“Your hair is too long, Mom. Women in their 70s shouldn’t wear long hair.”
“I like it. Age has nothing to do with how you feel.”
She sighs heavily. “At least go to Jose. Get it shaped. You’ll look younger. You’re in the media and dating — you look crazy.”
“Well, maybe I will.” I’m a divorced boomer hottie. So why not get glam, I think.
The next afternoon, I arrive at this gold and Lucite shop with black marble floors. The sound of hair blowers is deafening. An assistant wearing blue hair brings me to a dressing room, and I change into a long black robe with sleeves like wings. Then she leads me to a chair, in front of several mirrors, like trick mirrors in a carnival. I see myself at all angles. Is my hair that long? Frizzy.
”Hello, I’m Zoe, Jose’s assistant,” says this drop-dead-gorgeous size-zero Asian girl with silky hair past her waist. She has a mouthpiece, which is her phone. She flops my hair up and down, letting it sift between her long thin fingers, and frowning. ”You have very thin hair.” She sighs. “Sky will shampoo you.”
Sky is a man maybe 18 or 19. He has punk-style gelled hair, edgy eyes. He wears black leotards and a chic black sweater. At the shampoo bowl, he pushes my head way back. “My arthritis,” I say with an anxious laugh.
He’s briskly shampooing my hair, pushing my head while chatting with another assistant. Then he wraps my head with a towel, like a bandage, and leads me back to the chair. He combs out the tangles.
”Hello,” says Jose, extending a ringed hand.
He’s about six feet tall, thin as a spider, his tawny hair slicked back on his perfectly shaped head. He’s chic city, all in black with these stunning gold bangles on his slender wrist. He looks at me through the mirror, lifting strands of my hair, as if lifting something unpleasant.
“I want it just shaped,” I explain. “Blunt on the ends, and no more than an inch.”
He stares at me through the mirror, looking blank as if he didn’t hear me. Zoë lays out an array of thin scissors, like a surgeon. He pauses, then chooses a long, thin scissors, letting it dangle from his thin fingers, as if the scissors is not attached and has a life of its own. He begins cutting. Lady Gaga’s music blasts from the speakers, and I have a headache. I’m watching my hair fall to the floor like wet ringlets.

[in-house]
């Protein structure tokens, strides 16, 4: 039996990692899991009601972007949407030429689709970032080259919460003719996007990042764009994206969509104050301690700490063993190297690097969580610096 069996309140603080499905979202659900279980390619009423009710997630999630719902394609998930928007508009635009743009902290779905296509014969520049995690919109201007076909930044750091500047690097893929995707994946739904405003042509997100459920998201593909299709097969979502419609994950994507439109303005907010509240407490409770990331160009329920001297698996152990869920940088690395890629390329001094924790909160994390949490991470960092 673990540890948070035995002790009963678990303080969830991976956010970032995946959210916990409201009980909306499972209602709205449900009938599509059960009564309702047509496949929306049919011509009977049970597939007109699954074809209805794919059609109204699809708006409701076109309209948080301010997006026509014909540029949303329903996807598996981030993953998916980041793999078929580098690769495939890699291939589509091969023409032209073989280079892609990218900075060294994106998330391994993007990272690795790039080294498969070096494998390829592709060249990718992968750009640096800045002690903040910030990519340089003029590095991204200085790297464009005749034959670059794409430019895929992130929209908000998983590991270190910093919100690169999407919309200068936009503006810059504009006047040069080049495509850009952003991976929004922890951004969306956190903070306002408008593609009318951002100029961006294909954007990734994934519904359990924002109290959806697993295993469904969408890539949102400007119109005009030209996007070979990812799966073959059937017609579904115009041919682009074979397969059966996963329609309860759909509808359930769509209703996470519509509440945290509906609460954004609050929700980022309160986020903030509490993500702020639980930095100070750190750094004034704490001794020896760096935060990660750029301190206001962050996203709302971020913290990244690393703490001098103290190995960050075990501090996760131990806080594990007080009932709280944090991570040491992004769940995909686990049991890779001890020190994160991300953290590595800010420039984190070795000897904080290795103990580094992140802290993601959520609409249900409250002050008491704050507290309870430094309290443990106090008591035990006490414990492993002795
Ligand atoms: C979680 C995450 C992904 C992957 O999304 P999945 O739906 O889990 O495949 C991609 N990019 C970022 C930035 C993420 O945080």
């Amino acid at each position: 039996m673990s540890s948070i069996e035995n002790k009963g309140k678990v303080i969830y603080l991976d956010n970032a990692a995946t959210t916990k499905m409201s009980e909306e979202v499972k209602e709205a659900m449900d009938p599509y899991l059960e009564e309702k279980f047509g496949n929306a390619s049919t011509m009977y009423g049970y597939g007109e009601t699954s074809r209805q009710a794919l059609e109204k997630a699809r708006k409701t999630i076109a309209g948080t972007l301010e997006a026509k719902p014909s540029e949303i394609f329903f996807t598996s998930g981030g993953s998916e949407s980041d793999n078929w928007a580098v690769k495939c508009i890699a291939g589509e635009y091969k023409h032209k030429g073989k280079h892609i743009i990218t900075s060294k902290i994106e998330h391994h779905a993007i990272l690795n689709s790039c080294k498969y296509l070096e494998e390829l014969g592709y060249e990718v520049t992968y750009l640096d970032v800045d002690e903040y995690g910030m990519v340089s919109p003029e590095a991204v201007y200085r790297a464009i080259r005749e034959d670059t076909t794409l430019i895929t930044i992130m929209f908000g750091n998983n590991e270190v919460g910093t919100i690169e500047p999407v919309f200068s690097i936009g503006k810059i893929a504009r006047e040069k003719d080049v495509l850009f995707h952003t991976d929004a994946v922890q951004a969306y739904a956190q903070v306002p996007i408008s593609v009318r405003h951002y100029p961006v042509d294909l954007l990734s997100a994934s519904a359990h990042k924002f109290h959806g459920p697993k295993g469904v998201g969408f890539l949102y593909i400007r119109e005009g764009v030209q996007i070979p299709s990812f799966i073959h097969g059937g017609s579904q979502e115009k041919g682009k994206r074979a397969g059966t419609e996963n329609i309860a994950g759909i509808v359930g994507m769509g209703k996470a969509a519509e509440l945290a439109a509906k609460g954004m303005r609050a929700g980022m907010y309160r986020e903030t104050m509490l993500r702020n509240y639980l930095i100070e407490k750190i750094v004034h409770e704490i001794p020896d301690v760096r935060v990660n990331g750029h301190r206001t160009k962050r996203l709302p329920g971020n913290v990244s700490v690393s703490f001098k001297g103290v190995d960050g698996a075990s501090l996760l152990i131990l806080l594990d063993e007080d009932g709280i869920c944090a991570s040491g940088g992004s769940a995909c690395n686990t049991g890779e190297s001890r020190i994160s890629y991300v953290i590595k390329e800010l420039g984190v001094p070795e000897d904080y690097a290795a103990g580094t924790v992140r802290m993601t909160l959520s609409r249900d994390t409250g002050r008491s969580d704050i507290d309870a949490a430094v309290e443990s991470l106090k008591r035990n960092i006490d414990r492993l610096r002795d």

“Not too much,” I manage to say.
“Dear,” he hisses, his beady eyes glaring at me. “You have lousy hair. I have to cut off the dry ends. It’s a mess. Trust me. I cut everyone’s hair. Ask J.Lo.”
So while he brags about the celebrities he “styles and cuts,” he’s snipping away. Finally, he stops cutting, fluffs my hair, then he orders Zoë standing nearby to “blow her hair out.”
She blows my hair dry, all the while talking on her mouthpiece to her boyfriend, the heavy blower hitting my head. Then the blower stops.
I look up. I’m horrified. I hate the haircut. My shoulder-length hair is now chin length, the front longer, and the back short. Sure, a fine haircut for an 18-year-old girl with Japanese silky straight hair, but not for my thin curly hair.
“It’s too short,” I say, my voice rising.
“It’s fabulous,” she says, gesturing to Jose.
“And it slants in the front. I can’t handle this,” I say.
“You look great,” he says, lifting the bottom, looking at my hair like a new father looks at his newborn. “It’s a perfect cut.”
“But it’s not me.”
“Dear, it should be.”
At the desk, I pay $200, and the assistant with blue hair gives me an envelope for a tip.
At home I cut my hair so it’s even, assuring myself that it will grow. It’s my fault because I let Bonny talk me into not being me.
Age is who you are. Who you fabulous are.
Barbara Rose Brooker is a native San Francisco author. The NEW EDITION of her current novel, The Viagra Diaries is being published by SIMON SCHUSTER early 2013, along with its sequel. HBO is still casting for the television series.